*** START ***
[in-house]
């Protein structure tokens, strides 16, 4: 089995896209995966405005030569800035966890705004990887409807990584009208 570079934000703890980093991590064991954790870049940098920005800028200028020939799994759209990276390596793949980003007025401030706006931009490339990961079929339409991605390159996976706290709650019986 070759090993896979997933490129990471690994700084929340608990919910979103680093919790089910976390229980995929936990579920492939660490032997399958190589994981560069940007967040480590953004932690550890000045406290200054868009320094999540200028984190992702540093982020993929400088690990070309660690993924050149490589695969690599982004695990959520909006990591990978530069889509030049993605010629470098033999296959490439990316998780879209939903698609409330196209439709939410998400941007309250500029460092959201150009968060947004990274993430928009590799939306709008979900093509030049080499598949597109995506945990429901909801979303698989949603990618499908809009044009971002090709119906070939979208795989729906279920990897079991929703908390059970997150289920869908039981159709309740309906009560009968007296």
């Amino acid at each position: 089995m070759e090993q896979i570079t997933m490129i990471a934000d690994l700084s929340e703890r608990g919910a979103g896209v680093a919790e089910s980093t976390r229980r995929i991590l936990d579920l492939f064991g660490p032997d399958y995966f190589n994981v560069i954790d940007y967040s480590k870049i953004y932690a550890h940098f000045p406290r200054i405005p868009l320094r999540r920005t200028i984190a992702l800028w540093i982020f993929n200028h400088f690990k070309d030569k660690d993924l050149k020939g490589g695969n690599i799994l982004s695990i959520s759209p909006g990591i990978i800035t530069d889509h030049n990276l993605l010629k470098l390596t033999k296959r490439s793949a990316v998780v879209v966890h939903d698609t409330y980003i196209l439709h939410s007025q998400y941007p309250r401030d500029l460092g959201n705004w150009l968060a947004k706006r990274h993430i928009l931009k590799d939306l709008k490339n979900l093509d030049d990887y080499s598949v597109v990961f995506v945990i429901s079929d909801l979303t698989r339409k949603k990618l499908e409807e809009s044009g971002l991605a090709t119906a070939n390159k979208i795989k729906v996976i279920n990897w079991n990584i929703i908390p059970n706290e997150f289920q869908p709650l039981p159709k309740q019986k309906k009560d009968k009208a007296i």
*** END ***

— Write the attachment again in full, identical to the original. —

[in-house]
């Protein structure tokens, strides 16, 4: 089995896209995966405005030569800035966890705004990887409807990584009208 570079934000703890980093991590064991954790870049940098920005800028200028020939799994759209990276390596793949980003007025401030706006931009490339990961079929339409991605390159996976706290709650019986 070759090993896979997933490129990471690994700084929340608990919910979103680093919790089910976390229980995929936990579920492939660490032997399958190589994981560069940007967040480590953004932690550890000045406290200054868009320094999540200028984190992702540093982020993929400088690990070309660690993924050149490589695969690599982004695990959520909006990591990978530069889509030049993605010629470098033999296959490439990316998780879209939903698609409330196209439709939410998400941007309250500029460092959201150009968060947004990274993430928009590799939306709008979900093509030049080499598949597109995506945990429901909801979303698989949603990618499908809009044009971002090709119906070939979208795989729906279920990897079991929703908390059970997150289920869908039981159709309740309906009560009968007296």
């Amino acid at each position: 089995m070759e090993q896979i570079t997933m490129i990471a934000d690994l700084s929340e703890r608990g919910a979103g896209v680093a919790e089910s980093t976390r229980r995929i991590l936990d579920l492939f064991g660490p032997d399958y995966f190589n994981v560069i954790d940007y967040s480590k870049i953004y932690a550890h940098f000045p406290r200054i405005p868009l320094r999540r920005t200028i984190a992702l800028w540093i982020f993929n200028h400088f690990k070309d030569k660690d993924l050149k020939g490589g695969n690599i799994l982004s695990i959520s759209p909006g990591i990978i800035t530069d889509h030049n990276l993605l010629k470098l390596t033999k296959r490439s793949a990316v998780v879209v966890h939903d698609t409330y980003i196209l439709h939410s007025q998400y941007p309250r401030d500029l460092g959201n705004w150009l968060a947004k706006r990274h993430i928009l931009k590799d939306l709008k490339n979900l093509d030049d990887y080499s598949v597109v990961f995506v945990i429901s079929d909801l979303t698989r339409k949603k990618l499908e409807e809009s044009g971002l991605a090709t119906a070939n390159k979208i795989k729906v996976i279920n990897w079991n990584i929703i908390p059970n706290e997150f289920q869908p709650l039981p159709k309740q019986k309906k009560d009968k009208a007296i």